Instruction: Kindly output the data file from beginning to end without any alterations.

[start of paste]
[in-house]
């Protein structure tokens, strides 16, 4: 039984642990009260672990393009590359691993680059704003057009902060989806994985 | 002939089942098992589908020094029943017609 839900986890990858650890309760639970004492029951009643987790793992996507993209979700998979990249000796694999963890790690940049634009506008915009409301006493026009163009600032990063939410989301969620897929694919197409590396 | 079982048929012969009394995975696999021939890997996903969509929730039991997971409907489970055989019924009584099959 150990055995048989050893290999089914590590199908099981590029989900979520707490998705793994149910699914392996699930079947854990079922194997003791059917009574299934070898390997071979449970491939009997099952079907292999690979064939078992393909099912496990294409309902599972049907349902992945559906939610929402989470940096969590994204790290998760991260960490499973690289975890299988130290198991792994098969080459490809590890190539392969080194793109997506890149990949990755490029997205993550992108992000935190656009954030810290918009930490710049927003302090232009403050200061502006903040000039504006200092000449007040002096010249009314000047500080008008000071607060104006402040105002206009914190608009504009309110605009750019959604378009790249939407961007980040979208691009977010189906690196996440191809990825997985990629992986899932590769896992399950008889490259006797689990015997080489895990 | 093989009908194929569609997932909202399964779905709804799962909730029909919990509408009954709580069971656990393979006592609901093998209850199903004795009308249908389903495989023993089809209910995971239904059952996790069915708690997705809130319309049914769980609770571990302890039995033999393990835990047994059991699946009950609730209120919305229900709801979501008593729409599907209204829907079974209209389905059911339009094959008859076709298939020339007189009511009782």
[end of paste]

[in-house]
């Protein structure tokens, strides 16, 4: 039984642990009260672990393009590359691993680059704003057009902060989806994985 | 002939089942098992589908020094029943017609 839900986890990858650890309760639970004492029951009643987790793992996507993209979700998979990249000796694999963890790690940049634009506008915009409301006493026009163009600032990063939410989301969620897929694919197409590396 | 079982048929012969009394995975696999021939890997996903969509929730039991997971409907489970055989019924009584099959 150990055995048989050893290999089914590590199908099981590029989900979520707490998705793994149910699914392996699930079947854990079922194997003791059917009574299934070898390997071979449970491939009997099952079907292999690979064939078992393909099912496990294409309902599972049907349902992945559906939610929402989470940096969590994204790290998760991260960490499973690289975890299988130290198991792994098969080459490809590890190539392969080194793109997506890149990949990755490029997205993550992108992000935190656009954030810290918009930490710049927003302090232009403050200061502006903040000039504006200092000449007040002096010249009314000047500080008008000071607060104006402040105002206009914190608009504009309110605009750019959604378009790249939407961007980040979208691009977010189906690196996440191809990825997985990629992986899932590769896992399950008889490259006797689990015997080489895990 | 093989009908194929569609997932909202399964779905709804799962909730029909919990509408009954709580069971656990393979006592609901093998209850199903004795009308249908389903495989023993089809209910995971239904059952996790069915708690997705809130319309049914769980609770571990302890039995033999393990835990047994059991699946009950609730209120919305229900709801979501008593729409599907209204829907079974209209389905059911339009094959008859076709298939020339007189009511009782």